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Challenge

The topic of sustainable vacations is pertinent to green transition for several reasons.

Firstly, green transition cannot be achieved only through technological innovation; it must also, and will necessarily, comprise cultural, social and behavioural changes (Linnér & Wibeck 2020; Dubois et al. 2019). In order to meet Danish and European GHG reduction goals we need to consider, involve and provide the research base for behavioural change. Understanding how social practices and practice changes are constituted is essential for understanding how to foster green transi­tions.

Secondly, vacations and in particular vacation travels and tourism are in need of green transition – in ways that also address behaviour. Tourism accounts for approximately 8 % of global greenhouse gas emissions, while the decarbonisation achieved through technological progress is more than offset by increasing demand (Lenzen et al. 2018). Aviation alone accounts for 2.2 % of global CO2 emissions and 4-5 % of the anthropogenic climate impact, and person kilometres covered by aviation has in recent years increased by 7 % annually (ICAO 2018; Gudmundsson 2019). A major share of the carbon footprint from tourism stems from high-income countries (Lenzen et al. 2018). Indeed, the number of passengers from Danish airports has grown with almost 50 % over the past decade; a growth to which overseas travels have contributed considerably (Gudmundsson 2019). Moreover, aviation is one of the most unsustainable practices individual citizens can pursue (EEA 2016). Other widespread vacation types also have unsustainable profiles; one example being cruise tourism with its significant CO2 and wastewater emissions, besides its serious air pollution of hosting cities (Caric & Mackelworth 2014; MacNeill & Wozniak).

Thirdly, vacation practices constitute a critical case for the socio-cultural dynamics of green tran­sition and for the integration of sustainability concerns in people’s lifeworld. Vacationing is embedded in strong cultural values. It is constituted as a treasured aim during the course of everyday life and is en­acted as a field of pleasurable living. And quality of life is asso­ciated with vacations away from home and with the speedy and long reach travelling that aviation affords. To the extent that climate and sustainability concerns can be integrated into the values, imagi­naries and sentiments that pervade vacation practices, such concerns may succeed to become an important part of people’s lifeworld. An investigation of change processes in this field of practice will thus provide valuable lessons regarding the socio-cultural dimension of green transition in general.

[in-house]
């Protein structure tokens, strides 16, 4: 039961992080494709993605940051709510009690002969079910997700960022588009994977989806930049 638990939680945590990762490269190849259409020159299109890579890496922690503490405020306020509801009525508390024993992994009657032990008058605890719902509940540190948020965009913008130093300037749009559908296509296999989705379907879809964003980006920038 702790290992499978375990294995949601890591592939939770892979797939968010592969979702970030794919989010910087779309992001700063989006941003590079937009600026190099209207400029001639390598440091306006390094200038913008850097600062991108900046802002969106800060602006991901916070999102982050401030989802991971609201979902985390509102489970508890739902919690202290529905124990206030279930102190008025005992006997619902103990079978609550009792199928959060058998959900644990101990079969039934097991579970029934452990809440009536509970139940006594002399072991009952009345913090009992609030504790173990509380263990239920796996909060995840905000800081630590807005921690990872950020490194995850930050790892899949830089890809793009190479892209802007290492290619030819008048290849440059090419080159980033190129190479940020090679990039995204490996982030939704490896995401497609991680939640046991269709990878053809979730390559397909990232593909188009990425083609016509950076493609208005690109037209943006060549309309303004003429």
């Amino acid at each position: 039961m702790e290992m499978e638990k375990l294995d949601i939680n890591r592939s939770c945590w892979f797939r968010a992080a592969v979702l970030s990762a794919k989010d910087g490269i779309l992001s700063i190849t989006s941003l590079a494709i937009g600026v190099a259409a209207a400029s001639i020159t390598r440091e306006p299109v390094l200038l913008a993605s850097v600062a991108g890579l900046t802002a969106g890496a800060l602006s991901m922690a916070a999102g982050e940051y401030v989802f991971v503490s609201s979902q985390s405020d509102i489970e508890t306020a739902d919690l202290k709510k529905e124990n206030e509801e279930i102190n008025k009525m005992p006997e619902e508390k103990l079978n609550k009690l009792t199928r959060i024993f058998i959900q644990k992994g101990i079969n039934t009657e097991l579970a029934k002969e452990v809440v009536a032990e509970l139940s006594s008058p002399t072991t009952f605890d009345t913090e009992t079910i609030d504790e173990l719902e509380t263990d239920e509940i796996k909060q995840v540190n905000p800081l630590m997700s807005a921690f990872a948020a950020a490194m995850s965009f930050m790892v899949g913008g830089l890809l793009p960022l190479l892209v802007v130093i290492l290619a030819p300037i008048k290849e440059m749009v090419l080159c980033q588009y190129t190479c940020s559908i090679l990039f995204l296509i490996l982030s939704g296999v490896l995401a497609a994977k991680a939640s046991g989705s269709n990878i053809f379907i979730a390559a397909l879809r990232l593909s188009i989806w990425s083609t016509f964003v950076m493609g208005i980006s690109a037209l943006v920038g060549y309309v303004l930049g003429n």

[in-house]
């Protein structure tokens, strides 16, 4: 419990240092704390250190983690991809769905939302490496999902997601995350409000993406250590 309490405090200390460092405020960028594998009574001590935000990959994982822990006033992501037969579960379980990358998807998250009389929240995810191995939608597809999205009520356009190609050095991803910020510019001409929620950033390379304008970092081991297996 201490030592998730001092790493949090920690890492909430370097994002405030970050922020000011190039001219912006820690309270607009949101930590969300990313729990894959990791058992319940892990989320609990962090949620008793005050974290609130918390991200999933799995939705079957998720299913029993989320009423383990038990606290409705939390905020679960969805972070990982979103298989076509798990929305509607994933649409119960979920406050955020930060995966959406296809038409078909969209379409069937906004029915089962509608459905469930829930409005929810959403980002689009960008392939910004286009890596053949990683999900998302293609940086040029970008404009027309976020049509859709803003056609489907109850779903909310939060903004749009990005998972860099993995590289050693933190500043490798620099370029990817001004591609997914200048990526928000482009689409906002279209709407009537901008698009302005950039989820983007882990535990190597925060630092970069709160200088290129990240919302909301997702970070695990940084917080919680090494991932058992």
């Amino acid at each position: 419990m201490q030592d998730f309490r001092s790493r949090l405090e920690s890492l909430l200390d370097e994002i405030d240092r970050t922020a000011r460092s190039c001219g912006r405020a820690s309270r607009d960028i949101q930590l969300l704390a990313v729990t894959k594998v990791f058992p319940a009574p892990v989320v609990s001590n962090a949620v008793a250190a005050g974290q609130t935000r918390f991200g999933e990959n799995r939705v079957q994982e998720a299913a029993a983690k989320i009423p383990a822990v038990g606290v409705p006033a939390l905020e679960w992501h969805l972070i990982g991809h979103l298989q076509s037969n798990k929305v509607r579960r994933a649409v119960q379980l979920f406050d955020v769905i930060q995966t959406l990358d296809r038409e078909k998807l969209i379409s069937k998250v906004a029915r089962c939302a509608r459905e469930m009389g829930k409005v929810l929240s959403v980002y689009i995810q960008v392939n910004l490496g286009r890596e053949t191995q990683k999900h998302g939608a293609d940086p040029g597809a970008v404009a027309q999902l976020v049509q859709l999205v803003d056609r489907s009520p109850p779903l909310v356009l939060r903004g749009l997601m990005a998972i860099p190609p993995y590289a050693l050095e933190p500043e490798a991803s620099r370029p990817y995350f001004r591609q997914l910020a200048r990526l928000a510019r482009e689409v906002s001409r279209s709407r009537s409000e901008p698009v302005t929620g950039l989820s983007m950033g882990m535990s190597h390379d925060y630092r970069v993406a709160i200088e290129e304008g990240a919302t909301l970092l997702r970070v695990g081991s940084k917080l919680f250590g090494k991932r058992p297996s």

Finally, the still ongoing Covid-19 pandemic has disrupted our customary vacation activities and holiday imaginaries, at least for a while; thereby providing new experiences with alternatives to hitherto habitual destinations and travel forms. Long-term effects of the pandemic will continue to unfold in the coming years and potentially tie in with a long-range integration of climate and sustainability concerns in vacation practices.

 

References

Caric, Hrvoje & Mackelworth, Peter. (2014). Cruise tourism environmental impacts – The perspective from the Adriatic Sea. Ocean & Coastal Management, 102: 350-363.

Dubois, G., B. Sovacool, C. Aall, M., Nilsson, C., Barbierg, A. Herrmanne, S. Bruyèrea, C. Andersson, B. Skold, F. Nadaudi, F. Dornere, K. R. Moberg, J.P. Cerona, H. Fischer, D. Amelung, M. Baltruszewicz, J. Fischer, F. Benevisea,V.R. Louis, R. Sauerborne (2019): It starts at home? Climate policies targeting household consumption and behavioral decisions are key to low-carbon future. Energy Research & Social Science, 52: 144-158.

EEA (2016): Transition towards a more sustainable mobility system. EEA Report No 34/2016

ICAO Annual report 2018 https://www.icao.int/annual-report-2018/Pages/the-world-of-air-transport-in-2018.aspx

Gudmundsson, Henrik (2019): Flyrejser, klima og kompensation. Notat, Concito.

Lenzen, Manfred, Ya-Yen Sen, Futu Faturay, Yuan-Peng Ting, Arne Geschke, & Arunima Malik. (2018): The carbon footprint of global tourism. Nature Climate Change, 8: 522-528.

Linnér, Bjön-Ola & Wibeck, Victoria (2020): Conceptualising variations in societal transformations towards sustainability. Environmental Science and Policy, 106: 221-227.

MacNeill, Timothy & Wozniak, David. (2018): The economic, social, and environmental impacts of cruise tourism. Tourism Management, 66: 387-404.